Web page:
By Lambang Buwono Nusantoro Arianto
Chariman: Jesper Johannesen
Opponent: Mika Mäkelä
Opponent: Arne Høst
Children’s asthma is difficult to diagnose due to limited informational output and cooperation when completing lung function measurements. Furthermore, asthma is characterized by different levels of severity and the mildest form is even harder to diagnose with the risk of leaving a large patient group under-diagnosed and under-treated. Asthma is a disease, which involves central and peripheral airways. The peripheral airways are especially important when trying to measure the degree of airway pathology in mild asthma cases.
Multiple Breath Washout (MBW) is a lung function method that has been used for several decades and because of studies with optimized setups, the MBW is in rapid development. The MBW measures peripheral airway pathology by determining the ventilation inhomogeneity occurring when e.g. obstructed airways affect the mixing of gases in the lungs thus prolonging the washout time.
A MBW test is completed solely by using tidal breathing. Compared to traditional lung function tests the MBW is thought to be more adaptive in small children. Furthermore, the MBW has shown to be more sensitive when diagnosing cystic fibrosis and primary ciliary dyskinesia in children. Unfortunately, there are only few studies of MBW within the field of childhood asthma and these studies show ambiguous results.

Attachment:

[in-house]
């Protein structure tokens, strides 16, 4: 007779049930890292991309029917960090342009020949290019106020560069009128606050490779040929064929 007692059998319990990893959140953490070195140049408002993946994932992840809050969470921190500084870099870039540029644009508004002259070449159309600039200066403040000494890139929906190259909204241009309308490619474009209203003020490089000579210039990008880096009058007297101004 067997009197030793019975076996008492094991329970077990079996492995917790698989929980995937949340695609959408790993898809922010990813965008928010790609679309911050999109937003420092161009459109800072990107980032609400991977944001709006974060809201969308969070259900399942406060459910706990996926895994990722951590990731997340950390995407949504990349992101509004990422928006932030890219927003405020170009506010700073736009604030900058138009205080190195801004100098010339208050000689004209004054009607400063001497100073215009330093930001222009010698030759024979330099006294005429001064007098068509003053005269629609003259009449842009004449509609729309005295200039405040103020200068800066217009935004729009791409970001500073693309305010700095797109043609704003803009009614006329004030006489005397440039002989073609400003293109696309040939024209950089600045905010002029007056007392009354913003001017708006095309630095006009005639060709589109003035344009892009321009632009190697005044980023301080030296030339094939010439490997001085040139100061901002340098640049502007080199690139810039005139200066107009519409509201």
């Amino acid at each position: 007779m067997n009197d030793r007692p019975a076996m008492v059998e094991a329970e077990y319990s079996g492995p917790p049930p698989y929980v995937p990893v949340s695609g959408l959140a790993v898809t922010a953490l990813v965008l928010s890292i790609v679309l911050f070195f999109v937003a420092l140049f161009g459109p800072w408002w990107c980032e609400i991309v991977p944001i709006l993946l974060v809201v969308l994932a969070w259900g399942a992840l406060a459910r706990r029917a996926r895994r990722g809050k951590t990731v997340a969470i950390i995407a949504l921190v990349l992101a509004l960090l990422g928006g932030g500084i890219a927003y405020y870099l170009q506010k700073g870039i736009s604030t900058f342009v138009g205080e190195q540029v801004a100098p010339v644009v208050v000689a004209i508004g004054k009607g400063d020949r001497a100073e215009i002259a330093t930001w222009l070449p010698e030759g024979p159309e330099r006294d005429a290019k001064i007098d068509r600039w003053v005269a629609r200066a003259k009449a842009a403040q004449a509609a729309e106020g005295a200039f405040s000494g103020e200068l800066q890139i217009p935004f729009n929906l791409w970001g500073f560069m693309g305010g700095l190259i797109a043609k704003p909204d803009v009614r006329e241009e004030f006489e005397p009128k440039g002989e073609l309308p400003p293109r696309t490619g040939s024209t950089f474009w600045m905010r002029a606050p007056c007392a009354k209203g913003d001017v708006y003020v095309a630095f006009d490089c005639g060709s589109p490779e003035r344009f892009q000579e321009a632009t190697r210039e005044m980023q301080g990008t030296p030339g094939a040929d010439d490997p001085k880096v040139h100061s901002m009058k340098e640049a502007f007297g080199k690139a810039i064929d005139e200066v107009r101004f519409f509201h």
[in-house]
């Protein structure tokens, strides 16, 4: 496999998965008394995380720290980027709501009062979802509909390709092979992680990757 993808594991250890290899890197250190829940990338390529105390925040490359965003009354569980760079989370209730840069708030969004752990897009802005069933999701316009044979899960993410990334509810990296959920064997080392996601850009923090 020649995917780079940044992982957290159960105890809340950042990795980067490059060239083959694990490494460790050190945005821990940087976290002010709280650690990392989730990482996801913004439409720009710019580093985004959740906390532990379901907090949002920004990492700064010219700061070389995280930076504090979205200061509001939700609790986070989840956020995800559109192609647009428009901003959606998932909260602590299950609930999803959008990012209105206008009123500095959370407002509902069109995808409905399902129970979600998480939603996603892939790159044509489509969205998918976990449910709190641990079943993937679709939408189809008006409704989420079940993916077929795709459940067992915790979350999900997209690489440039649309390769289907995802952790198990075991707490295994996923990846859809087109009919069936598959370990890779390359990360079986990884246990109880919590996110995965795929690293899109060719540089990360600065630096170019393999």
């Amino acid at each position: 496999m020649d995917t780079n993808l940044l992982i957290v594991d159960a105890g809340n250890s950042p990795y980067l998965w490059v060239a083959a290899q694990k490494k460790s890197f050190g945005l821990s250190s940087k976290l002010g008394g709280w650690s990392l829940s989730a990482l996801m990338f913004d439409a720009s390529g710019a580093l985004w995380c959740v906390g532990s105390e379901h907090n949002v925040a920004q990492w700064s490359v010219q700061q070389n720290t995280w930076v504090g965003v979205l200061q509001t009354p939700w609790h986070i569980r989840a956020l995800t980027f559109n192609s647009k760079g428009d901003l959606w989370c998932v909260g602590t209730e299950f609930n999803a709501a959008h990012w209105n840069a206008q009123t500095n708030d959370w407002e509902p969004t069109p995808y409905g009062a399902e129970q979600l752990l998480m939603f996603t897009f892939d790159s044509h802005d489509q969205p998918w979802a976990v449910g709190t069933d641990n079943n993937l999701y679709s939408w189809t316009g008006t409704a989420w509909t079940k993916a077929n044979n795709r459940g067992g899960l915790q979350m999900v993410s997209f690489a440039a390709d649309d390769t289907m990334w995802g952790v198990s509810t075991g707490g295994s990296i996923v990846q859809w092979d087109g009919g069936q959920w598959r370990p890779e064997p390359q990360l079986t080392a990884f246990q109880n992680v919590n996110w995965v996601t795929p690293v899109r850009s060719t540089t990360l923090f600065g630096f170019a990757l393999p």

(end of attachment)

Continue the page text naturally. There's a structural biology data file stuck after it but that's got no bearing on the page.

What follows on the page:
In 13-year-old children with mild to moderate asthma, the SlopeIII of conductive airways x tidal volume captured from MBW-N2 was significantly different compared to healthy children, whereas lung clearance index (LCI) derived from either MBW-N2 or MBW-SF6 was not significantly different. On the contrary, Scond x VT had low discriminative ability compared to traditional measures of lung function and inflammation.
In comparison, in the case of preschool children with and without asthma, LCI derived from MBW-N2 showed no significant difference and low feasibility with a completion rate of only 25% among three-year-old children.
In conclusion: This thesis, which examines the sensitivity and feasibility of MBW compared to traditional lung function tests when diagnosing asthma in children, does not support the use of MBW in this clinical setting. Adaptation of the MBW equipment must be improved when testing preschool children to achieve a steady uniform breathing pattern, which is necessary in order to complete a successful MBW test.